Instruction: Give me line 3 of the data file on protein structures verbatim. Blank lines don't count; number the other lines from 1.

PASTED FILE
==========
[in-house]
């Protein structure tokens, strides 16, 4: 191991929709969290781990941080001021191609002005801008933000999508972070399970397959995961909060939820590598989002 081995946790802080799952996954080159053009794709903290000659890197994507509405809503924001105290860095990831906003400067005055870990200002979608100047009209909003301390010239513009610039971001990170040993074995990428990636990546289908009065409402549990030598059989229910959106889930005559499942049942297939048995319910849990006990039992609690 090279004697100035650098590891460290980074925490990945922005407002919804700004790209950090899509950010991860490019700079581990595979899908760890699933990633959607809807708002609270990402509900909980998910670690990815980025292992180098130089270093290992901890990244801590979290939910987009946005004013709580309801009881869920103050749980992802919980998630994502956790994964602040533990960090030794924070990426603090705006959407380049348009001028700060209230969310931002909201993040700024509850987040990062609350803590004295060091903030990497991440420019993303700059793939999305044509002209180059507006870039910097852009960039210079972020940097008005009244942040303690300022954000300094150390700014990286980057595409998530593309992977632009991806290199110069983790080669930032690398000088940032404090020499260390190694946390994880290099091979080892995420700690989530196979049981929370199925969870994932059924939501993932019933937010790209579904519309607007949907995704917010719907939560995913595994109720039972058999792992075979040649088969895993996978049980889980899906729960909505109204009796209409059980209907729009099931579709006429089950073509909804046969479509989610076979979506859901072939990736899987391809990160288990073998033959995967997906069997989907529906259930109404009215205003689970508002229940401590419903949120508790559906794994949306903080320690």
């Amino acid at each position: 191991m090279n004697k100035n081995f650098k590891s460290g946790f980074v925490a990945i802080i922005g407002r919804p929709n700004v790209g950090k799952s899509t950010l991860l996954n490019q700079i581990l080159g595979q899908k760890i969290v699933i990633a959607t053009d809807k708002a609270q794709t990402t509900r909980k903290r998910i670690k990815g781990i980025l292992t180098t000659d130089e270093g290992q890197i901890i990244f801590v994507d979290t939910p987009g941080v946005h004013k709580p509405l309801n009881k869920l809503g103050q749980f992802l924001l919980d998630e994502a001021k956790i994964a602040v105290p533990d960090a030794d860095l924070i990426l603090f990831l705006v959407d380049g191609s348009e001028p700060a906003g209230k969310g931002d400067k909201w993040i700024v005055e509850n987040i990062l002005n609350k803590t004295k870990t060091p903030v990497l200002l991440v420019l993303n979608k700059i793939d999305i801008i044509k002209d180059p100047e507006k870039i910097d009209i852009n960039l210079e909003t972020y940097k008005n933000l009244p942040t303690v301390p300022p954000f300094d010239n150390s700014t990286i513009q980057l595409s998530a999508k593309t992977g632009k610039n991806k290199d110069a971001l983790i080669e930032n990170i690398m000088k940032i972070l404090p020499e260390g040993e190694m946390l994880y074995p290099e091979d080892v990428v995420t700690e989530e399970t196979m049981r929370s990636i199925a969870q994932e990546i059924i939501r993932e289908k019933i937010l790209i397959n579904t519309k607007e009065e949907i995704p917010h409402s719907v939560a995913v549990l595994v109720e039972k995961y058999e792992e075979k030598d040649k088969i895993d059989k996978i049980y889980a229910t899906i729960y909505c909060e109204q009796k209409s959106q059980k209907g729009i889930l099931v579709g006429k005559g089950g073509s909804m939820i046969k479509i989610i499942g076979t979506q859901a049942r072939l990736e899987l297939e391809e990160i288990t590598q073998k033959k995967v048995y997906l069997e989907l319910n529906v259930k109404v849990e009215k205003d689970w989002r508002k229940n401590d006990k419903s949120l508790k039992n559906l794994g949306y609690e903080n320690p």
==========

């Amino acid at each position: 191991m090279n004697k100035n081995f650098k590891s460290g946790f980074v925490a990945i802080i922005g407002r919804p929709n700004v790209g950090k799952s899509t950010l991860l996954n490019q700079i581990l080159g595979q899908k760890i969290v699933i990633a959607t053009d809807k708002a609270q794709t990402t509900r909980k903290r998910i670690k990815g781990i980025l292992t180098t000659d130089e270093g290992q890197i901890i990244f801590v994507d979290t939910p987009g941080v946005h004013k709580p509405l309801n009881k869920l809503g103050q749980f992802l924001l919980d998630e994502a001021k956790i994964a602040v105290p533990d960090a030794d860095l924070i990426l603090f990831l705006v959407d380049g191609s348009e001028p700060a906003g209230k969310g931002d400067k909201w993040i700024v005055e509850n987040i990062l002005n609350k803590t004295k870990t060091p903030v990497l200002l991440v420019l993303n979608k700059i793939d999305i801008i044509k002209d180059p100047e507006k870039i910097d009209i852009n960039l210079e909003t972020y940097k008005n933000l009244p942040t303690v301390p300022p954000f300094d010239n150390s700014t990286i513009q980057l595409s998530a999508k593309t992977g632009k610039n991806k290199d110069a971001l983790i080669e930032n990170i690398m000088k940032i972070l404090p020499e260390g040993e190694m946390l994880y074995p290099e091979d080892v990428v995420t700690e989530e399970t196979m049981r929370s990636i199925a969870q994932e990546i059924i939501r993932e289908k019933i937010l790209i397959n579904t519309k607007e009065e949907i995704p917010h409402s719907v939560a995913v549990l595994v109720e039972k995961y058999e792992e075979k030598d040649k088969i895993d059989k996978i049980y889980a229910t899906i729960y909505c909060e109204q009796k209409s959106q059980k209907g729009i889930l099931v579709g006429k005559g089950g073509s909804m939820i046969k479509i989610i499942g076979t979506q859901a049942r072939l990736e899987l297939e391809e990160i288990t590598q073998k033959k995967v048995y997906l069997e989907l319910n529906v259930k109404v849990e009215k205003d689970w989002r508002k229940n401590d006990k419903s949120l508790k039992n559906l794994g949306y609690e903080n320690p």